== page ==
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AG Yost's new civil suit would disrupt payout of nuke bailout charges

"It is essentially ill-gotten gains," Attorney General Dave Yost said. "Corrupt activity should not result in a monetary advantage."
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Ohio Attorney General Dave Yost speaks to reporters during a virtual media briefing Wednesday, Sept. 23, 2020.

COLUMBUS — Attorney General Dave Yost on Wednesday announced his office is suing to keep Ohio House Bill 6's nuclear bailout funds — a "substantial amount" of the $1.3 billion to be collected from Ohio electricity ratepayers starting next year — out of the hands of Energy Harbor, the former FirstEnergy Corp. subsidiary that owns the two failing plants.

"It is essentially ill-gotten gains," said Yost, speaking to reporters during a virtual media briefing Wednesday. "Corrupt activity should not result in a monetary advantage."

But the attorney general's civil suit, which was filed Wednesday in Franklin County and runs parallel to the federal criminal racketeering suit now facing former Ohio House Speaker Larry Householder and others, won't stop those fees from being collected.

Yost said Wednesday he's counting on state legislators to repeal and replace Ohio House Bill 6 by the end of the year, which may remove the rate hikes approved in HB 6 or otherwise redirect them. The legislature has an Oct. 1 deadline to approve the replacement measure, according to the Associated Press.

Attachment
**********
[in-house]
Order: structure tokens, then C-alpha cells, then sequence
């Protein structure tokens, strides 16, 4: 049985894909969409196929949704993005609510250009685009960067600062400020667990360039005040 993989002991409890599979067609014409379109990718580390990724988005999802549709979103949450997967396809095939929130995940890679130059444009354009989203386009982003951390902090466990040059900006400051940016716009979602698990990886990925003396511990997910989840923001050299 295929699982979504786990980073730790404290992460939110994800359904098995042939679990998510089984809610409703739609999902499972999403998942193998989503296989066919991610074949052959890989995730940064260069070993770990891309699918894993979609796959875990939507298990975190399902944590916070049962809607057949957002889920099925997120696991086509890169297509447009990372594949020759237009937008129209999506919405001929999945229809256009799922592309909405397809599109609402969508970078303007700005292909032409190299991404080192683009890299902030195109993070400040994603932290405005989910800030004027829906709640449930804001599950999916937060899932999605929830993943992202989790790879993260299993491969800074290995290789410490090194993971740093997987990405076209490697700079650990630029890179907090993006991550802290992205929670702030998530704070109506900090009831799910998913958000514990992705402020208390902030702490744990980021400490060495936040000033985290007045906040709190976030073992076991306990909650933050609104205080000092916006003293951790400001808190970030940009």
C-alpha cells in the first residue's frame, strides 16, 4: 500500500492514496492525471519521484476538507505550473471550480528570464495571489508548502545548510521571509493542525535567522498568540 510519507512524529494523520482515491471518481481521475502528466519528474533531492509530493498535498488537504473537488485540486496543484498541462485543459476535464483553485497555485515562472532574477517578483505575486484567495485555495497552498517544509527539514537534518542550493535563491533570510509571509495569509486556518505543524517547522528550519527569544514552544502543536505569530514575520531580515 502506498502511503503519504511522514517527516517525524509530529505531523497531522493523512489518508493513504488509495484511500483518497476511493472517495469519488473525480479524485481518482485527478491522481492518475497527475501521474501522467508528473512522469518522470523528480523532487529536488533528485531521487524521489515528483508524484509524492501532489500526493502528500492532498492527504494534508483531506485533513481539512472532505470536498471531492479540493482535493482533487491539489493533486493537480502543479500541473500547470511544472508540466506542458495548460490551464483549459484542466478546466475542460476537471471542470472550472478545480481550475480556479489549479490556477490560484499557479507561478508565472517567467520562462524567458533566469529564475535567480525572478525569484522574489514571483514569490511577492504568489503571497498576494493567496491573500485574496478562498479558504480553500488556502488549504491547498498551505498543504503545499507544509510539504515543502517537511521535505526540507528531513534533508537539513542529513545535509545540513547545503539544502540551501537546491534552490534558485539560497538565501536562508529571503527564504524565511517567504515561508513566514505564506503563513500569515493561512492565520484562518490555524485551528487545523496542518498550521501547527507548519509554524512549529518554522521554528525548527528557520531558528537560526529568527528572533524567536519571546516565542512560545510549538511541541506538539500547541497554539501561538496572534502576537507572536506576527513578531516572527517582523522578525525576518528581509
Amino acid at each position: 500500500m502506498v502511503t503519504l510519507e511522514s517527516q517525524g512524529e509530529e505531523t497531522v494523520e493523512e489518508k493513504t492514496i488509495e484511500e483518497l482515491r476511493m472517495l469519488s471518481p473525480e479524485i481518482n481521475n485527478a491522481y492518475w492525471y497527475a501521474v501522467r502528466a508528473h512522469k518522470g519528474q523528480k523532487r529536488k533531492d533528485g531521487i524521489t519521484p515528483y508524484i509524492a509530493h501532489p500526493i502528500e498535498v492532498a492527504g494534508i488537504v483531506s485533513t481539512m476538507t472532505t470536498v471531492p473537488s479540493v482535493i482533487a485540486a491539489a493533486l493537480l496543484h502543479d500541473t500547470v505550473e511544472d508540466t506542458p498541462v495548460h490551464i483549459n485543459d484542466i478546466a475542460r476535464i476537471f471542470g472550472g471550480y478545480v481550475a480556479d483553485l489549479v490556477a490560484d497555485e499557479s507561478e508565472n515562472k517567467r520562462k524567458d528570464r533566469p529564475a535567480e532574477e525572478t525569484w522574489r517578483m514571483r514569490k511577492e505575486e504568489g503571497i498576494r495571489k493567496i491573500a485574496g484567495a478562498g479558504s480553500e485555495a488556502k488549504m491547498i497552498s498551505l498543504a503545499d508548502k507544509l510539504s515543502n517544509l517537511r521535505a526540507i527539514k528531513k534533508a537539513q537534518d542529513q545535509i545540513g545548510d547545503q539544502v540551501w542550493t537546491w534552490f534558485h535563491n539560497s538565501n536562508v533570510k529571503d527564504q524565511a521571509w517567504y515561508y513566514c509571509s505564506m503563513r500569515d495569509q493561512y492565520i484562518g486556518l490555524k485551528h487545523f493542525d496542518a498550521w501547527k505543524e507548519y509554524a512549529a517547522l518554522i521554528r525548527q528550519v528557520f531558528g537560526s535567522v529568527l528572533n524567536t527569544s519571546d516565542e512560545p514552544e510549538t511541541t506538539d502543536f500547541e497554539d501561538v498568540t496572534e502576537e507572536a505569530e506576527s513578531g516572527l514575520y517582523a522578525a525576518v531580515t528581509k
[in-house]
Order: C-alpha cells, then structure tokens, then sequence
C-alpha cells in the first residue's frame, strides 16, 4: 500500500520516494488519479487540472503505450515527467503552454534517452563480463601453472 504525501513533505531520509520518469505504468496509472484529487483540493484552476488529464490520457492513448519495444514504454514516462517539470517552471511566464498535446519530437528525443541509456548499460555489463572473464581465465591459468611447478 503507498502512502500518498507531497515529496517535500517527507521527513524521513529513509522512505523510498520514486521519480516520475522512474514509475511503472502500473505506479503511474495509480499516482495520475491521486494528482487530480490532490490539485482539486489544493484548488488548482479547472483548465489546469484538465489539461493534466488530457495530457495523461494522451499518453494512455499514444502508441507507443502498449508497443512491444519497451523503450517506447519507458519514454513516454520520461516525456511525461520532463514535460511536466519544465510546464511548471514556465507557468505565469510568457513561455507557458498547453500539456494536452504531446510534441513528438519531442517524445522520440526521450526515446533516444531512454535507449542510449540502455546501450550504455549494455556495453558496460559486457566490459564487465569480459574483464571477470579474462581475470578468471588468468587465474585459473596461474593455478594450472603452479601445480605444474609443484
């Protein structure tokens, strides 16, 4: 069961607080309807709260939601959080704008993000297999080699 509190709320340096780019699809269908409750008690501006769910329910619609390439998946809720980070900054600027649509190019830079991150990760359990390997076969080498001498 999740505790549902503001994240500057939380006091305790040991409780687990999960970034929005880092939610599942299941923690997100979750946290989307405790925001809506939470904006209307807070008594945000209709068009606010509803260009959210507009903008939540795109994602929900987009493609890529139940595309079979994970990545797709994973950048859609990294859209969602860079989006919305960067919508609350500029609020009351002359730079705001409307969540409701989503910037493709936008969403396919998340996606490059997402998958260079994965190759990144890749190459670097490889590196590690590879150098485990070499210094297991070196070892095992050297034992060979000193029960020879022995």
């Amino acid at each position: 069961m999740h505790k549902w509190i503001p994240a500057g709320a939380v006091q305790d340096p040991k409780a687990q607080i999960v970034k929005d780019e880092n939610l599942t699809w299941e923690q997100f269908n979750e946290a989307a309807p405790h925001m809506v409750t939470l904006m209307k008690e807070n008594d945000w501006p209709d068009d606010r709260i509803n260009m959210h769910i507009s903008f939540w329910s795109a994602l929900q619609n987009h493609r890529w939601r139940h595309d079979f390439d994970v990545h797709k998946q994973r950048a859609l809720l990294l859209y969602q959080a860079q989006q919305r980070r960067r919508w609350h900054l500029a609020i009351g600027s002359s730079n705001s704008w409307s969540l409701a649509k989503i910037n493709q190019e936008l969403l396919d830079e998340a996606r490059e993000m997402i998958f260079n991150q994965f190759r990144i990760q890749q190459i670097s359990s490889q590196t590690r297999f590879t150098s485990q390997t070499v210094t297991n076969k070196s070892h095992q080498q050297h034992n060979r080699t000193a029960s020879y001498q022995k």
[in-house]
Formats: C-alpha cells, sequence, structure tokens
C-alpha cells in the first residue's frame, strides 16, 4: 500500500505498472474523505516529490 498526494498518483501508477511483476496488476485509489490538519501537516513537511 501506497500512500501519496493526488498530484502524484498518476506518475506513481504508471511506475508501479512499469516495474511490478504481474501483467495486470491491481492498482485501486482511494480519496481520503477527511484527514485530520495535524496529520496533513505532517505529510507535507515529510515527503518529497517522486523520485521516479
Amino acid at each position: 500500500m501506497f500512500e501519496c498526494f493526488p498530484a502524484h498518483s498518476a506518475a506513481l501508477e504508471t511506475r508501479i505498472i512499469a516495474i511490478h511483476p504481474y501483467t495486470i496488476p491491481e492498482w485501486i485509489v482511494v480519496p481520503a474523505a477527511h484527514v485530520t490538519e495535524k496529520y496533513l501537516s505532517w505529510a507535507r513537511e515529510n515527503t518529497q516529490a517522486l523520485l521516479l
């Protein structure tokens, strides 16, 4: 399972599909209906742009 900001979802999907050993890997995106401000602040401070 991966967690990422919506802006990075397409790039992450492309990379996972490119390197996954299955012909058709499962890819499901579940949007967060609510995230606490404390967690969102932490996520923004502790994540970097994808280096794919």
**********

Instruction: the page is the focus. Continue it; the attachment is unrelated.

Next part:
Barring that, Yost said his office may later seek a preliminary injunction to stop the new charges from appearing on Ohioan's electricity bills after Jan. 1.

Householder, several of his associates and a so-called "dark money" nonprofit allegedly operated by Householder have been accused in a $60 million racketeering scheme, one of the largest in state history, investigators said.

Yost's lawsuit, which names FirstEnergy Corp., Householder and various other organizations connected to the alleged racketeering scheme, would also stop those individuals and entities from being involved in the General Assembly's fall campaigning season — including cashflow restrictions on Householder's political committee — and prevent those entities from lobbying for the next eight years.

FirstEnergy has not been criminally charged in the federal case.




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